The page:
The other day after I was taking a round off during open mat and talking to one of my favorite training partners about a visitor we were training with that day who was absolutely wrecking both of us. He said, “Do you ever feel like you’re getting worse at this the more you train?”
I guess I could have been offended at this question, because we’d just finished rolling. Does he think I was getting worse too?
But nah…I knew what he meant. And yeah, I can relate to the sentiment sometimes, but those days actually make me feel the complete opposite. Bad days happen in every sport. Pushing through them and taking what they have to offer are where some of the biggest gains are made, at least mentally.
Slap five, fist bump, and get submitted again.
The ability to push through the tough days with a positive attitude has led me to where I am now. After 2.5 years of training 3-4 times a week consistently, stretching more than I ever have, eating healthy, and keeping up with my cardio off the mat, I’ve made huge improvement.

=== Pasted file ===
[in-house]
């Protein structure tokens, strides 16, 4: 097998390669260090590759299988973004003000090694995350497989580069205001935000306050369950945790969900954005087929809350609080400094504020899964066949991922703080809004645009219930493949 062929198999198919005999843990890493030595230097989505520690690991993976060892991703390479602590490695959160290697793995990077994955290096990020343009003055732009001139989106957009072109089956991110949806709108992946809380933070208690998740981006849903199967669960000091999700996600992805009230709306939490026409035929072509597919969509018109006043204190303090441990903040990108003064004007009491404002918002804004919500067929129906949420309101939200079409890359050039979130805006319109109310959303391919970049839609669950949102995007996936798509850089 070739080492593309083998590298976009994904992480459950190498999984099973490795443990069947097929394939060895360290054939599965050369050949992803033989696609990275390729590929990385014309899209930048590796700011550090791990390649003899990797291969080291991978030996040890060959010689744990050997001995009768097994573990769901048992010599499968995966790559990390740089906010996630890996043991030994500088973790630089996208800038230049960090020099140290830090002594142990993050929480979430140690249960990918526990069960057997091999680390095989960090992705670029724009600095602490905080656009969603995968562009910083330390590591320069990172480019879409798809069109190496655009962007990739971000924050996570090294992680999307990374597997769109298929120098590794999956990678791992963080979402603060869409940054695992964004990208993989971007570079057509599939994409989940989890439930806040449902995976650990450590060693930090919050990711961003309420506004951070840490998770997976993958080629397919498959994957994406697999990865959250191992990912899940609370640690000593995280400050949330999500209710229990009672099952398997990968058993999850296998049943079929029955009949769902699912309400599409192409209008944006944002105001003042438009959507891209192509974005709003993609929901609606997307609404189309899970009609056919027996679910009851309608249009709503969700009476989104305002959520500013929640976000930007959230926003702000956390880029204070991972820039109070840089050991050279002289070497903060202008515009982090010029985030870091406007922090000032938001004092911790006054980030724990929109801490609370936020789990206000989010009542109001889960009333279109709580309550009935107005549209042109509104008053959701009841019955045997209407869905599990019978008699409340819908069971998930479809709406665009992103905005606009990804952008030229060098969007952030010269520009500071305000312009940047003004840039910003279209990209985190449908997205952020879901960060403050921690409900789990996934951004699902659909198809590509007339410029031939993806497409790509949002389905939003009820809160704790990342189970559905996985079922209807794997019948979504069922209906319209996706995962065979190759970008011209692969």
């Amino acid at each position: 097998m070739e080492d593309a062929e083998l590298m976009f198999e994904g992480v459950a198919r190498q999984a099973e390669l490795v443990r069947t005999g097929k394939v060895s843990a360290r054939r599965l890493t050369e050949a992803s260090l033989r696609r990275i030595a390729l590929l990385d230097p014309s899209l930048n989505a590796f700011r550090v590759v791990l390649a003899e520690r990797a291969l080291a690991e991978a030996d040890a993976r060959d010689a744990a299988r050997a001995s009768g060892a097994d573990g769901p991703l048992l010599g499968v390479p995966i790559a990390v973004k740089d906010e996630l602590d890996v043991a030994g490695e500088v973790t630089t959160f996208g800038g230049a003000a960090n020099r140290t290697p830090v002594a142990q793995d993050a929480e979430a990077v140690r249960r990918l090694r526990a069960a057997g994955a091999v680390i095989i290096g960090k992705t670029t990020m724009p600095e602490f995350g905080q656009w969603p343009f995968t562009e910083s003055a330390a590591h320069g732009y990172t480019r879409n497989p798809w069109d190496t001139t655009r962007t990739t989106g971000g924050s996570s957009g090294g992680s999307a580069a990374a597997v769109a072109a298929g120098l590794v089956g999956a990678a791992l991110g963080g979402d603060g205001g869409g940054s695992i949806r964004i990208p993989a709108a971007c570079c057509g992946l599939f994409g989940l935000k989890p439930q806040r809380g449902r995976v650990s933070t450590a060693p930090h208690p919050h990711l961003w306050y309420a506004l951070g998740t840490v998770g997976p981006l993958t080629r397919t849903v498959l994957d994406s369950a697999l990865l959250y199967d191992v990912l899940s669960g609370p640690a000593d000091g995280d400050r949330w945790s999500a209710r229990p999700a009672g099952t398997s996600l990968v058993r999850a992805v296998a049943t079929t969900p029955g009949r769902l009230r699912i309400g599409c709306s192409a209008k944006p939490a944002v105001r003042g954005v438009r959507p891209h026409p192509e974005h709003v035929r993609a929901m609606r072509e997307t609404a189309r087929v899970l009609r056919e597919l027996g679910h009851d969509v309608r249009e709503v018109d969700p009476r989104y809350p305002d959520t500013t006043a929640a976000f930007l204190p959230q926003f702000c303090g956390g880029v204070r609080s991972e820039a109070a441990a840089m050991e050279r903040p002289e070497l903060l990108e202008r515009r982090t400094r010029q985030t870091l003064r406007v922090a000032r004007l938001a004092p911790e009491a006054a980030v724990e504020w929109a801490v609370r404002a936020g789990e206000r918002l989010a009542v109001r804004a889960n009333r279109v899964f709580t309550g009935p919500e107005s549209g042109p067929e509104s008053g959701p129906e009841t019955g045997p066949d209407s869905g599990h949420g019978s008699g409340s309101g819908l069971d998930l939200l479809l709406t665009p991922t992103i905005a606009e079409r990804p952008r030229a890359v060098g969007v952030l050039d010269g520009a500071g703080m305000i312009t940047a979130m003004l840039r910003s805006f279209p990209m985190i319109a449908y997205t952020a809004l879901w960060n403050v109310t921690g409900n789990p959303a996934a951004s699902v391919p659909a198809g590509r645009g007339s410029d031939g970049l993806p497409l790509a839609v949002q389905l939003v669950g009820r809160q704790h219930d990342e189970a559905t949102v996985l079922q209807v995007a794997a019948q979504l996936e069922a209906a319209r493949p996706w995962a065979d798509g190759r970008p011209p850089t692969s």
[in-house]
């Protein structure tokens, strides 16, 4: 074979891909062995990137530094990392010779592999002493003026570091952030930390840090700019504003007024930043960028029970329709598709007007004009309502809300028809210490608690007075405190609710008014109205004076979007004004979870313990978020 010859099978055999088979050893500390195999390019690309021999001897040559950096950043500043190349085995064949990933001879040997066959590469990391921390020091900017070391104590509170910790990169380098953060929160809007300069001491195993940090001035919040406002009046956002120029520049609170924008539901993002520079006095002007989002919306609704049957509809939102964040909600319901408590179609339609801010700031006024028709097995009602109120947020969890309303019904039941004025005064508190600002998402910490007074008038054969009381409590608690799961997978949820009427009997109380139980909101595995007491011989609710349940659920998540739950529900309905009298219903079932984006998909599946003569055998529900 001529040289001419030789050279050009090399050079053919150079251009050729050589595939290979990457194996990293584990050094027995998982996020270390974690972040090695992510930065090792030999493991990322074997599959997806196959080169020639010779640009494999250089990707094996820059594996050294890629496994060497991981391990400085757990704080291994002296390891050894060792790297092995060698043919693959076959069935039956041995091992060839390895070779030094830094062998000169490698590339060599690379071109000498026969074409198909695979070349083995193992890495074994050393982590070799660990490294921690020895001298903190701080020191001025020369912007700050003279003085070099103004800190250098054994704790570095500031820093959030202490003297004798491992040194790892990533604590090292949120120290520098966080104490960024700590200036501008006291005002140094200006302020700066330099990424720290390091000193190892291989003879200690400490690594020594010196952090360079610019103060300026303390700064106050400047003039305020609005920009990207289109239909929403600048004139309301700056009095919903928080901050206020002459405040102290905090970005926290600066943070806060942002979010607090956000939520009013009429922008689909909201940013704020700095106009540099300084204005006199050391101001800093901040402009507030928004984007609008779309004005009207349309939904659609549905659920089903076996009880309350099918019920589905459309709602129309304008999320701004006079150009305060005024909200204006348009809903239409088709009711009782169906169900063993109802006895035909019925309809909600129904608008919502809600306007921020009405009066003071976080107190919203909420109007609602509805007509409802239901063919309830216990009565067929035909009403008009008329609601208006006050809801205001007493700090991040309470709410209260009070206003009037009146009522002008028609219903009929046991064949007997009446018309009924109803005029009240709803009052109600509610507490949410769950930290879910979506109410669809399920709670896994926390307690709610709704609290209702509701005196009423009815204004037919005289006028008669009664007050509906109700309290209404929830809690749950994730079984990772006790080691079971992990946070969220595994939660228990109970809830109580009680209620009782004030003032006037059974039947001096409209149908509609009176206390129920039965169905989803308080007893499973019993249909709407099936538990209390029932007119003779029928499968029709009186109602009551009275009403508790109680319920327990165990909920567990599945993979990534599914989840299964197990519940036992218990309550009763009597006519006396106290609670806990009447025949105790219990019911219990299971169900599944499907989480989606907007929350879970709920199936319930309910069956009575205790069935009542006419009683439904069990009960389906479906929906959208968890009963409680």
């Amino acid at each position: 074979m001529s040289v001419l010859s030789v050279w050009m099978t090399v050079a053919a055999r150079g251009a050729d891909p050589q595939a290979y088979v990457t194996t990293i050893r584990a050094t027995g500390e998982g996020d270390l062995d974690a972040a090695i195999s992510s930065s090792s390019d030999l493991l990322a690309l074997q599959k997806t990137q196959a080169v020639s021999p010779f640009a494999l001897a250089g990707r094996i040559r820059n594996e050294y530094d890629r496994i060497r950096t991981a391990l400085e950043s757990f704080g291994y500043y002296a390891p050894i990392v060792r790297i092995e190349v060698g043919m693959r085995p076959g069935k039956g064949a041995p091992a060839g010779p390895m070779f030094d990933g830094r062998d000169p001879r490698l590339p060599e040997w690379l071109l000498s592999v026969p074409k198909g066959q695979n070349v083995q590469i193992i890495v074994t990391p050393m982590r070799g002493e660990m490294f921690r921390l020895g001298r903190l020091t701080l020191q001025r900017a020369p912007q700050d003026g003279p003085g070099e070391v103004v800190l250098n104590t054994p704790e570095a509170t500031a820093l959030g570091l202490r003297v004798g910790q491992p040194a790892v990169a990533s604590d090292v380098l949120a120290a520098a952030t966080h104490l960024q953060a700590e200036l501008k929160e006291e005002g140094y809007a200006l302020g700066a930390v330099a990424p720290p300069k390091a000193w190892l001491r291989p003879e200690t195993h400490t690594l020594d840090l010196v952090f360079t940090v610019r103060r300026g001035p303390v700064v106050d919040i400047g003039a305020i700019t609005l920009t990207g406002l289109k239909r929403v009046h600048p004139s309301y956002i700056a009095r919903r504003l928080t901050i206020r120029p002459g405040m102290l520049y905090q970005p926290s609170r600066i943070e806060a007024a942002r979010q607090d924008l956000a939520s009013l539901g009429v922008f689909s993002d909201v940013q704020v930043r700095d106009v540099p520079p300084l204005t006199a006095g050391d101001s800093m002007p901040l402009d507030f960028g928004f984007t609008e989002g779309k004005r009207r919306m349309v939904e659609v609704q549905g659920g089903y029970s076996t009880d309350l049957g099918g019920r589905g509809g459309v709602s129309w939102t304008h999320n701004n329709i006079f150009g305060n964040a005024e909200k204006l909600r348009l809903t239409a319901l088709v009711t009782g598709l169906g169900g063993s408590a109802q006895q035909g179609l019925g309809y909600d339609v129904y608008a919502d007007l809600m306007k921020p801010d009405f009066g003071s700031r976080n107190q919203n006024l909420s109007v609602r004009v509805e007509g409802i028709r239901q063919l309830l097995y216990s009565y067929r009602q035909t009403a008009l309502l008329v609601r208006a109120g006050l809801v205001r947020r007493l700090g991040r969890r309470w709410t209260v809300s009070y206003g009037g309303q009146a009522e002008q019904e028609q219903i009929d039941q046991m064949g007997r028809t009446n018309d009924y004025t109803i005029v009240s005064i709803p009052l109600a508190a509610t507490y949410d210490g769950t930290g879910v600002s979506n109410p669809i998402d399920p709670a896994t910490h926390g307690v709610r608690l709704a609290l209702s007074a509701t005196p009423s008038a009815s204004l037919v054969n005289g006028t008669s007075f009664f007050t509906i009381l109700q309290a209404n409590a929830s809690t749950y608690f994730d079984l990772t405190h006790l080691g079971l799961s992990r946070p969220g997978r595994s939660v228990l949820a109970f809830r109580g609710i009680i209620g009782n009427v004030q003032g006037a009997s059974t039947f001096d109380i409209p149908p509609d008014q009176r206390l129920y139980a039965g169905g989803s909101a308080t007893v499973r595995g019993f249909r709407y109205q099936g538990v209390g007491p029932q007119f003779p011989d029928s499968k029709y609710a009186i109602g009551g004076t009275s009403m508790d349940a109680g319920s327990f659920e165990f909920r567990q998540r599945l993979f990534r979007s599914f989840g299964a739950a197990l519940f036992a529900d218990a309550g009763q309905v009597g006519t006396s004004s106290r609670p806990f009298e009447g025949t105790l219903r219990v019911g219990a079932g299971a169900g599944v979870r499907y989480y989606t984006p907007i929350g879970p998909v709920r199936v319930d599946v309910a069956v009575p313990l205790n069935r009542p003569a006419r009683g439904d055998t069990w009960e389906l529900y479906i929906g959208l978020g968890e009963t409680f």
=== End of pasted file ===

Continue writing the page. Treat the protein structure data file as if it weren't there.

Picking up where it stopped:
And the past few months have given me the opportunity to train with some high level guys–multiple black belts and even a couple of active UFC fighters. They toy with me. I’m a round off for them. I’m not talking about world champions or anything. Just guys that are really good.
It’s sobering to realize there are a lot of guys out there that these guys wouldn’t stand a chance against.
There are levels to this shizz. And I’m seeing more clearly lately exactly where my level is.
I’m absolutely horrible at BJJ.
In the grand scheme of things and comparing myself to what is possible in the world of BJJ, I’m absolutely horrendous. Atrocious. Dreadful.
But my hope is that I’ll be able to keep up my solid training schedule and stay health for another 3-5 years. At that point, I think I will have improved so much that I’m no longer horrible at BJJ, just really (really) bad.
It’s very freeing to realize that:
- I’m going to continue to get better for the foreseeable future
- I’m never going to be good
- I can’t even blame this on starting at 43. The reality is that if I’d started in my 20s, the best I could have ever hoped for would have been to be decent